Many setbacks on construction projects are caused by materials delays. Whether it’s because they are required but not purchased, or in the wrong quantities and types, you always know it’s going to be a frustrating day when these problems arise.
In the old days, your best defense for materials problems was a time-consuming process of physically checking, counting, calling, rechecking, recounting, and making call after call. Even today, there’s no substitute for staying on top of material orders and deliveries, but mobile technology is taking much of the tedium out of the process while reducing risks.
Today, you could set up a database to store information that identifies each material, along with a location. When those materials have barcodes or RFID tags attached to them, you are able to easily scan them with mobile devices. Going one step further, if the scanning device also has a GPS system, the location of the material gets automatically recorded as you scan. By bringing these components together, you’ve already drastically increased your control over the materials you already have. But, what about those in the pipeline, or those not even ordered yet?
Construction projects have three basic types of materials. Everyday materials are readily available off-the-shelf, and include items like lumber and fasteners. But, two other classes of materials are not so readily available. They are the ones that must be specially engineered for a particular part of the project life cycle, or those that are prefabricated off-site for final assembly on-site. Both have greater lead times not only because of the submittal process, but also the time it takes to fabricate and deliver them. Even in this case, mobile technology can help keep things on track and organized.
Starting with Submittals
If you use a cloud-based project management solution like Procore, you’re going to have greater control over the submittal process. And, since it is cloud-based, you can interact with the submittal process no matter where you are by using your smartphone or any other handheld device. With the submittals under control, you can gain more certainty over the rest of the specialty material life cycle by using a mobile identifier as early as possible. For example, if a barcode is assigned at submittal time, you are then able to track the item from submittal through final assembly.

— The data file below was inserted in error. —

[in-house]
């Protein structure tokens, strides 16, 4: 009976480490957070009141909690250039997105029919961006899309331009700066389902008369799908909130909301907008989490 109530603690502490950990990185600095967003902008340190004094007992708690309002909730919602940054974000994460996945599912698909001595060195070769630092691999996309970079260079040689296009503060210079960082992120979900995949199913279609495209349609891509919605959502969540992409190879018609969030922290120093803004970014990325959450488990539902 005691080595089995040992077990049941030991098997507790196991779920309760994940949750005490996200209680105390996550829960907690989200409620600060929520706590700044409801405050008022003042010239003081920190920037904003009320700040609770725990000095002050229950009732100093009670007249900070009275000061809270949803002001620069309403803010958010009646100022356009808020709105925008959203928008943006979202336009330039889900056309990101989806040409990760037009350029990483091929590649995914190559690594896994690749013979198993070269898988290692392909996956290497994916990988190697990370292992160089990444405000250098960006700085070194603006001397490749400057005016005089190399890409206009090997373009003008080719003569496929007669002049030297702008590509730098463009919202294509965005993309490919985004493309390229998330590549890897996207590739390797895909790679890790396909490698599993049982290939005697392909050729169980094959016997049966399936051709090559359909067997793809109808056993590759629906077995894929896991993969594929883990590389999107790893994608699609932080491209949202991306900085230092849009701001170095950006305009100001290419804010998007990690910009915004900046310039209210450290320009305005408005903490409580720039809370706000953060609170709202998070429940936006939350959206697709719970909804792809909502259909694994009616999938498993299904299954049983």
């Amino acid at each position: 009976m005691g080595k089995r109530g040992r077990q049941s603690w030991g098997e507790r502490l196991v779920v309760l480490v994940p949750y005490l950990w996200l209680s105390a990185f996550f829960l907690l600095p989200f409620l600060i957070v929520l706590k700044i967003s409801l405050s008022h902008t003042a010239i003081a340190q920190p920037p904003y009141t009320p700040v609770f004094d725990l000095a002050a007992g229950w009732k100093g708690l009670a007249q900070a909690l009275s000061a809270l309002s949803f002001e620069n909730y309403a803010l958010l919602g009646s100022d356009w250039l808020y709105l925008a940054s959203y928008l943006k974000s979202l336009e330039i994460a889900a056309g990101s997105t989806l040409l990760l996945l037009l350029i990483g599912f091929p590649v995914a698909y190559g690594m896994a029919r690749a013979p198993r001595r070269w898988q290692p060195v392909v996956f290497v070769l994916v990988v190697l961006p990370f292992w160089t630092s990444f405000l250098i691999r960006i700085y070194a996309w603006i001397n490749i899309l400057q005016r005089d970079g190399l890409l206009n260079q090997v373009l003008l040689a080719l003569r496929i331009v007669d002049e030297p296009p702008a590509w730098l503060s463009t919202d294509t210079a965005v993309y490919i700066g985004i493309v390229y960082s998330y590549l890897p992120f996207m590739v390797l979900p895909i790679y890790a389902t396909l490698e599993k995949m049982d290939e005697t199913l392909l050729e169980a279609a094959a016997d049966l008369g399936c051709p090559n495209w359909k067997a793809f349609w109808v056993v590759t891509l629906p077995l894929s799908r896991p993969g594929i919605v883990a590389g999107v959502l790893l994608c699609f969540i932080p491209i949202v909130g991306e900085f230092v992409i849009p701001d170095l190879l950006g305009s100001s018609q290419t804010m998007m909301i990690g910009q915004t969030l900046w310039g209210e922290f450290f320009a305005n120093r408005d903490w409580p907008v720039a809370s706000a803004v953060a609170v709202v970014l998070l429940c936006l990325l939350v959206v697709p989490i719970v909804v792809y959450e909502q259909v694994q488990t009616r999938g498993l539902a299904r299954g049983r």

Mobile devices with photo and video capabilities make it easy to document and share the conditions of materials and how they’re stored in real time.
There are also opportunities to use mobile technology for materials in streamlining work processes and making them more efficient. The setup takes a while longer, but for repetitive tasks with the same specifications, it could pay off big over the long run.
When it comes to point-of-use there are a couple of negatives, and it starts with using the wrong material. When a carpenter mistakenly uses header material where it shouldn’t be used, that’s waste. The problem begins with availability. Too many choices leads to waste on repetitive tasks.
For example, when the lumber truck arrives and drops a banded package of lumber at the job site, carpenters begin to sift through the pile as work progresses, often making their selections based on speed and ease. Most of the time, this leads to more waste since choices aren’t always based on the best piece of lumber for the task, it was just convenient since it was on top of the pile.
But, if the lumber is packaged and labeled for mobile identification according to task, the possibility of using the wrong material is reduced.
For example, a bundle of lumber is barcoded and labeled as the “west exterior wall.” This reduces the possibility of the framers using lumber destined for exterior walls, when framing interior walls. There’s also the bonus that you can account for lumber at the task level. Before breaking the bands, the carpenter scans the barcode on the bundle which allows you to track the action directly to a task. With the right setup, you could even update material orders to verify receipt. And, with GPS technology, you could track the location of the material at any specific point in time.
A second problem that happens with materials at the point of use is the three-prong problem of loss, damage, and theft. Materials often get misplaced as they get shuffled between stops. From weather, to drops, bumps, and bangs, it’s difficult to protect materials all the time. Theft is also an ongoing material problem. With today’s mobile technology, you regain control. GPS technology by itself, or coupled with RFID, provides the basis for tracking material locations. Mobile devices with photo and video capabilities make it easy to document and share the conditions of materials and how they’re stored in real time.
The options for improving material handling in construction are immense. With new options coming out all the time, we are constantly able to push the limits on what’s already possible. Anyone who needs more control over materials can assemble a system using off-the-shelf components to immediately get greater visibility on how their job materials are handled/used. But there’s also the possibility of setting up comprehensive systems that begin tracking materials before they even leave the supplier, and these can also get hardwired into back office systems so data entry is eliminated and information is constantly refreshed.
With materials accounting for a large portion of any project cost, the less left to chance, the greater the efficiencies and rewards.